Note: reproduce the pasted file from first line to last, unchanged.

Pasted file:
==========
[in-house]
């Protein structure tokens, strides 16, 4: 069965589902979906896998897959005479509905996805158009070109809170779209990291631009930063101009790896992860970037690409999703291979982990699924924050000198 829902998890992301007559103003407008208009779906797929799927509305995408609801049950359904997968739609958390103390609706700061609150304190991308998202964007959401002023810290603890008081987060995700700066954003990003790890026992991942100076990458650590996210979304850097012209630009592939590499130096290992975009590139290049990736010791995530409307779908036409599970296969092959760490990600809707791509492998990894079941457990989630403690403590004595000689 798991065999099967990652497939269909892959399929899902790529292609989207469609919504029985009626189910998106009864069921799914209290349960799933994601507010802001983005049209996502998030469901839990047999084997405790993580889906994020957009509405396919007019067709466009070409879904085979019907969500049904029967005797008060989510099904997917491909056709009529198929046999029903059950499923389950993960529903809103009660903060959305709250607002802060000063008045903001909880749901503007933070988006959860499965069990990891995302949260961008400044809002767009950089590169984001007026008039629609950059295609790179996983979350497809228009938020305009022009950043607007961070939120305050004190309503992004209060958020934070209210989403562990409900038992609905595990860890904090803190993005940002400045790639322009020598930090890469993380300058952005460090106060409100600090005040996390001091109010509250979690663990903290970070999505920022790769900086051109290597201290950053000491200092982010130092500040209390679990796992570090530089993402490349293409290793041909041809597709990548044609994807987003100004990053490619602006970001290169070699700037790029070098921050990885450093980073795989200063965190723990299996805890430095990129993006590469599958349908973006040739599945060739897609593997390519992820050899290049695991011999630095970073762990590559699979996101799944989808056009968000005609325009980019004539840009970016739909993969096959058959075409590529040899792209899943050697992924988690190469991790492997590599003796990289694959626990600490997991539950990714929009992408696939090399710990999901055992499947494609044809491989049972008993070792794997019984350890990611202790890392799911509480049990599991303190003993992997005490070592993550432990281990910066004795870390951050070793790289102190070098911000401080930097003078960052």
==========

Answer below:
[in-house]
């Protein structure tokens, strides 16, 4: 069965589902979906896998897959005479509905996805158009070109809170779209990291631009930063101009790896992860970037690409999703291979982990699924924050000198 829902998890992301007559103003407008208009779906797929799927509305995408609801049950359904997968739609958390103390609706700061609150304190991308998202964007959401002023810290603890008081987060995700700066954003990003790890026992991942100076990458650590996210979304850097012209630009592939590499130096290992975009590139290049990736010791995530409307779908036409599970296969092959760490990600809707791509492998990894079941457990989630403690403590004595000689 798991065999099967990652497939269909892959399929899902790529292609989207469609919504029985009626189910998106009864069921799914209290349960799933994601507010802001983005049209996502998030469901839990047999084997405790993580889906994020957009509405396919007019067709466009070409879904085979019907969500049904029967005797008060989510099904997917491909056709009529198929046999029903059950499923389950993960529903809103009660903060959305709250607002802060000063008045903001909880749901503007933070988006959860499965069990990891995302949260961008400044809002767009950089590169984001007026008039629609950059295609790179996983979350497809228009938020305009022009950043607007961070939120305050004190309503992004209060958020934070209210989403562990409900038992609905595990860890904090803190993005940002400045790639322009020598930090890469993380300058952005460090106060409100600090005040996390001091109010509250979690663990903290970070999505920022790769900086051109290597201290950053000491200092982010130092500040209390679990796992570090530089993402490349293409290793041909041809597709990548044609994807987003100004990053490619602006970001290169070699700037790029070098921050990885450093980073795989200063965190723990299996805890430095990129993006590469599958349908973006040739599945060739897609593997390519992820050899290049695991011999630095970073762990590559699979996101799944989808056009968000005609325009980019004539840009970016739909993969096959058959075409590529040899792209899943050697992924988690190469991790492997590599003796990289694959626990600490997991539950990714929009992408696939090399710990999901055992499947494609044809491989049972008993070792794997019984350890990611202790890392799911509480049990599991303190003993992997005490070592993550432990281990910066004795870390951050070793790289102190070098911000401080930097003078960052």